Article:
acter of the final theses, but also upon the general standard of scholarship in the university, because the whole body of students becomes more industrious; and following this naturally the standard of the lecturers must be correspondingly raised. It is claimed that the requirements in examinations are rather higher in Swiss universities than in those where women are not admitted to equal privileges. The students themselves grant that the influence is good by their cheerful acceptance of the conditions and their business-like adjustment of each other's rights—men and women together as men and men together, according to rules of refined courtesy. A tutor from the University of Vienna visited Zurich during the past winter for the purpose of observation, because an appeal had come from women in Vienna for admission to study. He was much impressed by the air of order and business which the class-rooms everywhere presented. The live interest which pervaded everything and absorbed all thought of self or sex in delight of new power to see and do, was incomprehensible to him. Such earnest preparation and such sensible recognition of favorable conditions and devotion to a chosen work must make women who will be powerful afterward in the general work of elevating humanity; and when all the world's universities thus join hands in developing all the forces God has placed latent in men and women, the full light will sooner shine into corners which are as yet mysterious and only tempting to man's curiosity or tantalizing to his needs.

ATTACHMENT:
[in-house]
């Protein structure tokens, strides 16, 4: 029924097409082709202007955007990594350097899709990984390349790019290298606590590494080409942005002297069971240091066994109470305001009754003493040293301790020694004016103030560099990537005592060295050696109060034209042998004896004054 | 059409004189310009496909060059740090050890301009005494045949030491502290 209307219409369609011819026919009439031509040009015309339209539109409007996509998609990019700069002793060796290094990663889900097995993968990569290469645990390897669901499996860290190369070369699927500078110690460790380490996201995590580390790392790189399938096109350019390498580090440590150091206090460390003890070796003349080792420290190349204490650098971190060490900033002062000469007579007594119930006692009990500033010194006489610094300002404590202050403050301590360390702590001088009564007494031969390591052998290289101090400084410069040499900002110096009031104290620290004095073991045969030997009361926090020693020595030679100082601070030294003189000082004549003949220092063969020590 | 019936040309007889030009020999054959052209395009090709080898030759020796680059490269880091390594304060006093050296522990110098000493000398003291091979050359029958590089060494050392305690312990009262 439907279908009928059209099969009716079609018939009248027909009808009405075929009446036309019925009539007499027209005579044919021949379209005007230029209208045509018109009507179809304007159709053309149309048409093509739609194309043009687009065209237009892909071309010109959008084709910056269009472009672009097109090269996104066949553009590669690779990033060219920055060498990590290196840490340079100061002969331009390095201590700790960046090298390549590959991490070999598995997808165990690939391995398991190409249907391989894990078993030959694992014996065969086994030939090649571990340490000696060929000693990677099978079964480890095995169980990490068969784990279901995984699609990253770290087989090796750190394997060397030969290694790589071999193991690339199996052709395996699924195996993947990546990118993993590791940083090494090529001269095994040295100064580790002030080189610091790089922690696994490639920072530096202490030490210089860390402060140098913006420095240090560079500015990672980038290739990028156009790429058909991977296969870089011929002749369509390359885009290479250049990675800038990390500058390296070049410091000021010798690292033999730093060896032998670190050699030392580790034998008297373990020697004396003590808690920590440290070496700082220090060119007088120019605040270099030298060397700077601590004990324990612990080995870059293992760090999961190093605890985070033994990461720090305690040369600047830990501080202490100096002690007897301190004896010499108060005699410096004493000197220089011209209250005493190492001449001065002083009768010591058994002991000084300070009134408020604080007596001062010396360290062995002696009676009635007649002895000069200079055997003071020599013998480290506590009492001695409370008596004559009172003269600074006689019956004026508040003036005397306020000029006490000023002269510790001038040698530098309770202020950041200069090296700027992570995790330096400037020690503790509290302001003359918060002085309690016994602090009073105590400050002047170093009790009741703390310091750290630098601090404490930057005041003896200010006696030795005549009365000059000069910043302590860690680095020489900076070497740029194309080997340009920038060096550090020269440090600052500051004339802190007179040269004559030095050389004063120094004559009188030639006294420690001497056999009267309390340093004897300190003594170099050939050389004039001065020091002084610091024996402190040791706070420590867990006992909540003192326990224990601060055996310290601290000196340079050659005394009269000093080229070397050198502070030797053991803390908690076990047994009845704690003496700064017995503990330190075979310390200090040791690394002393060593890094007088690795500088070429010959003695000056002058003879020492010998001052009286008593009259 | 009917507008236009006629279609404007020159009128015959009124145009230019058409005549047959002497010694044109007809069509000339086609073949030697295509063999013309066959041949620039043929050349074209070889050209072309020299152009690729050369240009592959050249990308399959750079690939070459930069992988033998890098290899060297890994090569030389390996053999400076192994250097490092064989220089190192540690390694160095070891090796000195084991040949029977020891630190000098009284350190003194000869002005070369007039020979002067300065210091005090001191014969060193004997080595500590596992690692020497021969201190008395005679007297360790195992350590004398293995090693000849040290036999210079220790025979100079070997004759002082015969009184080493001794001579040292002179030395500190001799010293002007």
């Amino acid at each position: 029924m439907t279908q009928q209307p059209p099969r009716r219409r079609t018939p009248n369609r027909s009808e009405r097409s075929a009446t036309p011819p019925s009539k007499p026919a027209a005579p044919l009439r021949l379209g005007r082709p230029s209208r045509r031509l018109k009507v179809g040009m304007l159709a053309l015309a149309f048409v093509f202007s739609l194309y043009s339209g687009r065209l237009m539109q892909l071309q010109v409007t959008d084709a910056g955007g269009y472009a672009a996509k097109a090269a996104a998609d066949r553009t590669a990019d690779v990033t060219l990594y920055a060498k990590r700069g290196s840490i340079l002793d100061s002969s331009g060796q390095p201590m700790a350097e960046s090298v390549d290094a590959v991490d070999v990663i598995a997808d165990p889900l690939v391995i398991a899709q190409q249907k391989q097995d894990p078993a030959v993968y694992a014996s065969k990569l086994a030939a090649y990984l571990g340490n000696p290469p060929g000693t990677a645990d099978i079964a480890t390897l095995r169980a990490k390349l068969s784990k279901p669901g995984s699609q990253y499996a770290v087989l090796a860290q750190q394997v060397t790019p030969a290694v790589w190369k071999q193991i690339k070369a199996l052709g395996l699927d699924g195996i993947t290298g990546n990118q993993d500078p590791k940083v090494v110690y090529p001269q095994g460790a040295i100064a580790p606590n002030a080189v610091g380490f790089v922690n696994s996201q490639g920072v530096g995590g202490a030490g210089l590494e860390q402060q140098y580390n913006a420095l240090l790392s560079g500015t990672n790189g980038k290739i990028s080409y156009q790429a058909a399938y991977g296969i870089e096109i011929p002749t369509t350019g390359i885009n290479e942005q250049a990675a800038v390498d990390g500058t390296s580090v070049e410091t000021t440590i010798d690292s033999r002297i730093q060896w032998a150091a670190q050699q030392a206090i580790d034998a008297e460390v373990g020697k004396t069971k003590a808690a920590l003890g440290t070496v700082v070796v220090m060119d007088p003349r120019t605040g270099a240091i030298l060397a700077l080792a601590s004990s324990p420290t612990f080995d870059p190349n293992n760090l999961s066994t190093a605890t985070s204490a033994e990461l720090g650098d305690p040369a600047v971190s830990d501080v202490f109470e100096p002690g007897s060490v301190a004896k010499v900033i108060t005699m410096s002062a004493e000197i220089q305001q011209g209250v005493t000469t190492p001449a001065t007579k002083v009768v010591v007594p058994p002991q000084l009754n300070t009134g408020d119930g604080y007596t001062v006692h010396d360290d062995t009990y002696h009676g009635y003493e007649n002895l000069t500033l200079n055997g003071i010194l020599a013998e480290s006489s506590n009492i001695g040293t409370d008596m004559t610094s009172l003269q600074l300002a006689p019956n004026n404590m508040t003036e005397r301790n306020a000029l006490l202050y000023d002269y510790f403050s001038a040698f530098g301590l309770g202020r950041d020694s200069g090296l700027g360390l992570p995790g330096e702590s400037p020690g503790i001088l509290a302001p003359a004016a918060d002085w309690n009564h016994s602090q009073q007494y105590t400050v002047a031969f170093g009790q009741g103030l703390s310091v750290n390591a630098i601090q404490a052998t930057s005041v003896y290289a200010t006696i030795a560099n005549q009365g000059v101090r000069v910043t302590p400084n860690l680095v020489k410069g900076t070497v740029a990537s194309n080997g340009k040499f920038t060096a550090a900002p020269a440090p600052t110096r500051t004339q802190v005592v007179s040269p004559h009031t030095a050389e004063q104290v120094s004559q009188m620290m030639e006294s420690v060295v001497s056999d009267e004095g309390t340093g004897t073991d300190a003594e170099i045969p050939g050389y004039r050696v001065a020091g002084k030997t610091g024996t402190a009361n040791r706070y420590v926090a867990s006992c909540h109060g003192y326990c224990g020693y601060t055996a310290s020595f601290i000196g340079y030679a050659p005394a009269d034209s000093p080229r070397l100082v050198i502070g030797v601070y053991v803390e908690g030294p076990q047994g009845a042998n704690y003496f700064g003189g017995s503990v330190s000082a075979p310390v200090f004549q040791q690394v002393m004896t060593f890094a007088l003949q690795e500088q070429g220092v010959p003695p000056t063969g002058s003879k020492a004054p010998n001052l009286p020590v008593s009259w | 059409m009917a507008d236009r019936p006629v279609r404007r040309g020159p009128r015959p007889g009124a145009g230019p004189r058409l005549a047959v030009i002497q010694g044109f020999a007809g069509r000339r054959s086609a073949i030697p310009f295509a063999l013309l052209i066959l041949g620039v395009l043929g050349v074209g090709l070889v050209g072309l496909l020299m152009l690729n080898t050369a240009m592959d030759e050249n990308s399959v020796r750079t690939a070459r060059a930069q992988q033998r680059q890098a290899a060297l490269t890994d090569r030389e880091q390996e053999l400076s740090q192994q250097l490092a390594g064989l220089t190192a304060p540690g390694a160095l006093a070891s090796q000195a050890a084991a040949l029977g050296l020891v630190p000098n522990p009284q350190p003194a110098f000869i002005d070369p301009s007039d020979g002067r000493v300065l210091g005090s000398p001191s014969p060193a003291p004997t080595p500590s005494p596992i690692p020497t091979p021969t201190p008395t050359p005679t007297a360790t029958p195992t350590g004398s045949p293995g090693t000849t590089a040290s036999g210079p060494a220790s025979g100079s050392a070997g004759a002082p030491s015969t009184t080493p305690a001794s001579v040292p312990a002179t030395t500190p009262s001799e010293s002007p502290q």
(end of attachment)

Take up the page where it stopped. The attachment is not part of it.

IN a former paper, on the Taouist Religion, it was the purpose of the writer not to dwell upon the strictly historical features of the subject. That has been done by others, whose conclusions are recorded in books and encyclopædias which may be consulted. But the object aimed at was to give as true a picture as possible, in small space, of the practical workings of the system at the present time.
In writing of Chinese Buddhism the purpose is not to enter the historical phases of the question, but to show the present status of this ancient faith in the land of its adoption.
Historians generally agree that the religion was invented in Hindostan, about six centuries b. c., and that it has spread throughout almost all of Asia, until it is to day the religion of at least a third of the human race. To have lived so long, and reached so wide a field in its conquests, indicate elements of vitality not frequently matched in the world's history; and, while its